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Turkish court orders release of prominent opposition legislator

US Rep. Ilhan Omar (D-MN) (L) talks with Speaker of the House Nancy Pelosi (D-CA) during a rally with fellow Democrats before voting on H.R. 1, or the People Act, on the East Steps of the US Capitol on March 08, 2019 in Washington, DC. (AFP photo)
This file photo shows Turkey’s CHP Deputy Chairman Enis Berberoglu (R).

A Turkish court has ordered the release of a prominent lawmaker from the main opposition Republican People's Party (CHP), who had been sentenced to more than five years in prison for his alleged role in disclosing government secrets.

Turkey’s Court of Cassation issued the ruling for CHP Deputy Chairman Enis Berberoglu on Thursday, state-run Anadolu news agency reported, citing an unnamed judicial source.

According to the judicial source, Berberoglu’s sentence has been suspended until the end of his term as deputy, when his parliamentary immunity ends.

The 61-year-old legislator was first sentenced to 25 years in prison in 2017 for purported releasing of classified documents with the purpose of espionage. The documents showed the country's National Intelligence Organization (MIT) had shipped weapons to foreign-backed Takfiri terrorists in Syria in January 2014.

Ankara believes that Berberoglu had provided the footage of transport for opposition newspaper Cumhuriyet, which posted it on its website in May 2015.

The paper said the trucks were carrying some 1,000 mortar shells, hundreds of grenade launchers and more than 80,000 rounds of ammunition for light and heavy weapons.

Ankara denied the allegation and claimed that the trucks had been carrying humanitarian aid to Syria. However, Berberoglu defended the video, saying it was genuine.

In a retrial that finished in February this year, Berberoglu, who has strongly denied the espionage charges, was sentenced to five years and 10 months in prison. In Turkey’s snap parliamentary election in June, the legislator was re-elected to parliament from behind bars.

The leaked footage triggered a huge controversy in Turkey, with many bashing the government for explicitly supporting terrorism in neighboring Syria.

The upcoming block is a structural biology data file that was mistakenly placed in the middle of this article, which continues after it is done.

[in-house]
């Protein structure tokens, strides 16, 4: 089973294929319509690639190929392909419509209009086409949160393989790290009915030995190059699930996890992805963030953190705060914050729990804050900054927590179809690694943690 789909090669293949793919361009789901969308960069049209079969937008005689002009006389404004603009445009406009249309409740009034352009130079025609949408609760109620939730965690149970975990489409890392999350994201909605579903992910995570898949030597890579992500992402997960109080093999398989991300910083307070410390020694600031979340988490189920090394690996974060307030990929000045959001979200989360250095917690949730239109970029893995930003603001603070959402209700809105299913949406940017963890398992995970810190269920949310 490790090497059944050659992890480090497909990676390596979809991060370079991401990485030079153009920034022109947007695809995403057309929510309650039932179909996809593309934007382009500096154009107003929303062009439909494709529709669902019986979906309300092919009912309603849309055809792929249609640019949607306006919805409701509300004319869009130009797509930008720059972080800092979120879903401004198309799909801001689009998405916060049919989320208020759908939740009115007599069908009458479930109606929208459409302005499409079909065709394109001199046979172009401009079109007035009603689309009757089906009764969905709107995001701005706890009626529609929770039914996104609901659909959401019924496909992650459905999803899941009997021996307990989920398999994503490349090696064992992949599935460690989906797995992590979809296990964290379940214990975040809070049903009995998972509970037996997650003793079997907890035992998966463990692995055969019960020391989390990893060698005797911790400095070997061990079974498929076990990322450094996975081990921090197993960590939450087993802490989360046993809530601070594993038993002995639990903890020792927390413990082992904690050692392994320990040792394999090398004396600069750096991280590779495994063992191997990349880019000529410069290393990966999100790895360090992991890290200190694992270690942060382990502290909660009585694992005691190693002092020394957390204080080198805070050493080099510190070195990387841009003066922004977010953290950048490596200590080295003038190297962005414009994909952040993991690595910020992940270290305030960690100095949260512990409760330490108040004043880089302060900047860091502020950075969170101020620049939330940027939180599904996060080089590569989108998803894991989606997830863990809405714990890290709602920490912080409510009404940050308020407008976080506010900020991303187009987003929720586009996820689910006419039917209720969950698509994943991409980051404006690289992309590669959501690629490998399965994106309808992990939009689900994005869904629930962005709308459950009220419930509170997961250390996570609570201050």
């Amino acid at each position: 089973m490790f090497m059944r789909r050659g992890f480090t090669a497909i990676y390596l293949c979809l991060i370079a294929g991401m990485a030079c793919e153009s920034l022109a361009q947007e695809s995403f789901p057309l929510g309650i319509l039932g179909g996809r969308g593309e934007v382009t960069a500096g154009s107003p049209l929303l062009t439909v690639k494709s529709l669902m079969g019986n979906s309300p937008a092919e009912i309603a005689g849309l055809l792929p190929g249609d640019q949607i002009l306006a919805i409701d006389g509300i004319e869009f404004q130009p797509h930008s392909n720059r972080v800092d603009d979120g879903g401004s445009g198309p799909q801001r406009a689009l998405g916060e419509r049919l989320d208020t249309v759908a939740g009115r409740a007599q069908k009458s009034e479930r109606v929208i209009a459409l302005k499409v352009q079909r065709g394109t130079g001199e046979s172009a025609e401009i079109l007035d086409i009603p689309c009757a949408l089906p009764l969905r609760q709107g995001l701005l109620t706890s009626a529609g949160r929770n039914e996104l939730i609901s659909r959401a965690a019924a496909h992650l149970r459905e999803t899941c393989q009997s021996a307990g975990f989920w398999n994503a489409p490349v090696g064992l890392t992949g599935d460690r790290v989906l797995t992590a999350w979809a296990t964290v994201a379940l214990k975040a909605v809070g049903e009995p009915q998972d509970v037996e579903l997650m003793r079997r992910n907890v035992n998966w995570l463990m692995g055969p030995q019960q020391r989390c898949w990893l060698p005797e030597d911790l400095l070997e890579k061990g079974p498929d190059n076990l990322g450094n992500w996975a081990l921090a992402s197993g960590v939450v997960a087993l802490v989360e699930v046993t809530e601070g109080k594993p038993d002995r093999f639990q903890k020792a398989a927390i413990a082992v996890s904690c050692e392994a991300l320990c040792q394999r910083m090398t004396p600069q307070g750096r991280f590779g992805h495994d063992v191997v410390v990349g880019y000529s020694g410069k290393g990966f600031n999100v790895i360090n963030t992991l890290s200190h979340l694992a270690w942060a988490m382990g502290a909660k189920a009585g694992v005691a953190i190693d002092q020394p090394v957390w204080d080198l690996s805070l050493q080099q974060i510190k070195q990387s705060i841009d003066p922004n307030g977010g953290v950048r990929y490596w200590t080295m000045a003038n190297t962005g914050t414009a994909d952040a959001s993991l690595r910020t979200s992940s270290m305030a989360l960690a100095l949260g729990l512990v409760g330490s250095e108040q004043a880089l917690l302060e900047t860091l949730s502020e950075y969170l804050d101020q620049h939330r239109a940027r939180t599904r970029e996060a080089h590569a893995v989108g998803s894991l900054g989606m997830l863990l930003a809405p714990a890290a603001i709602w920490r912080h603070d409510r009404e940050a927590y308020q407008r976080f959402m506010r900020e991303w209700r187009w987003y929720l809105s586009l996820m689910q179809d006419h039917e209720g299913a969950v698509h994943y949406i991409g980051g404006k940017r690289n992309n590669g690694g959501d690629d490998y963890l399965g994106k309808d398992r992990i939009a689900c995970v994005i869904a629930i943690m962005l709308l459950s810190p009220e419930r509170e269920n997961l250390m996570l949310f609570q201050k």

Cumhuriyet’s former editor-in-chief Can Dundar and the daily’s Ankara bureau chief Erdem Gul were among other defendants in the case. Dundar and Gul were sentenced to at least five years in jail for revealing what was said to be state secrets.

Elsewhere in the report, Anadolu said that during the transport of weapons, gendarmerie officers affiliated with the movement of the US-based opposition cleric Fethullah Gulen stopped the MIT trucks on their way to Syria, despite government orders to let them pass.

Ankara alleges that Gulen orchestrated the 2016 botched putsch against Turkish President Recep Tayyip Erdogan.

During the attempted coup, a faction of the Turkish military declared that it had seized control of the country and the government of Erdogan was no more in charge. The attempt was, however, suppressed a few hours later.

Gulen has denounced the “despicable putsch” and reiterated that he had no role in it.

Turkish officials have frequently called on their US counterparts to extradite Gulen, but their demands have not been taken heed of yet.

Turkey has been engaged in suppressing the media and opposition groups suspected to have played a role in the failed coup.

Tens of thousands of people have been arrested in Turkey on suspicion of having links to Gulen and the failed coup. More than 110,000 others, including military staff, civil servants and journalists, have been sacked or suspended from work over the same accusations.

The international community and rights groups have been highly critical of the Turkish president over the massive dismissals and the crackdown.

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